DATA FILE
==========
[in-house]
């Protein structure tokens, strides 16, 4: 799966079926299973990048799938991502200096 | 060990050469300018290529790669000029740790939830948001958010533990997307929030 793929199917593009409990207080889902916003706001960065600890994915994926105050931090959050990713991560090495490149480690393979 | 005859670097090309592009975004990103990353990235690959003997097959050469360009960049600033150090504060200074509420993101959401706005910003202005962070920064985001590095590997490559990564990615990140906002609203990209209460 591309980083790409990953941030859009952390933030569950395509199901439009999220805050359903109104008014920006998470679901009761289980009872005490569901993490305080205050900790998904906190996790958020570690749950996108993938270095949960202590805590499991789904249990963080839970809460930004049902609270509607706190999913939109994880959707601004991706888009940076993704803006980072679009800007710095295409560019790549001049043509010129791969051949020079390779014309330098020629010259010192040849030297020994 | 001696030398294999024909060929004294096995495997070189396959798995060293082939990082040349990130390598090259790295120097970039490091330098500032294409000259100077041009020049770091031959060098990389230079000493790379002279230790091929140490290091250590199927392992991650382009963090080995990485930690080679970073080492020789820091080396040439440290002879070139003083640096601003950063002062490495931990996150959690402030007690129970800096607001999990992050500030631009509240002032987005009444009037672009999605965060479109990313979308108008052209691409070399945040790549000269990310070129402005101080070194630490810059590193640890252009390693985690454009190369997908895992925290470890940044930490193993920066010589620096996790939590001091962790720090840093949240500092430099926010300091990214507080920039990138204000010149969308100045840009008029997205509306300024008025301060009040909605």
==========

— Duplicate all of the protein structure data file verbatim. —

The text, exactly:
[in-house]
């Protein structure tokens, strides 16, 4: 799966079926299973990048799938991502200096 | 060990050469300018290529790669000029740790939830948001958010533990997307929030 793929199917593009409990207080889902916003706001960065600890994915994926105050931090959050990713991560090495490149480690393979 | 005859670097090309592009975004990103990353990235690959003997097959050469360009960049600033150090504060200074509420993101959401706005910003202005962070920064985001590095590997490559990564990615990140906002609203990209209460 591309980083790409990953941030859009952390933030569950395509199901439009999220805050359903109104008014920006998470679901009761289980009872005490569901993490305080205050900790998904906190996790958020570690749950996108993938270095949960202590805590499991789904249990963080839970809460930004049902609270509607706190999913939109994880959707601004991706888009940076993704803006980072679009800007710095295409560019790549001049043509010129791969051949020079390779014309330098020629010259010192040849030297020994 | 001696030398294999024909060929004294096995495997070189396959798995060293082939990082040349990130390598090259790295120097970039490091330098500032294409000259100077041009020049770091031959060098990389230079000493790379002279230790091929140490290091250590199927392992991650382009963090080995990485930690080679970073080492020789820091080396040439440290002879070139003083640096601003950063002062490495931990996150959690402030007690129970800096607001999990992050500030631009509240002032987005009444009037672009999605965060479109990313979308108008052209691409070399945040790549000269990310070129402005101080070194630490810059590193640890252009390693985690454009190369997908895992925290470890940044930490193993920066010589620096996790939590001091962790720090840093949240500092430099926010300091990214507080920039990138204000010149969308100045840009008029997205509306300024008025301060009040909605």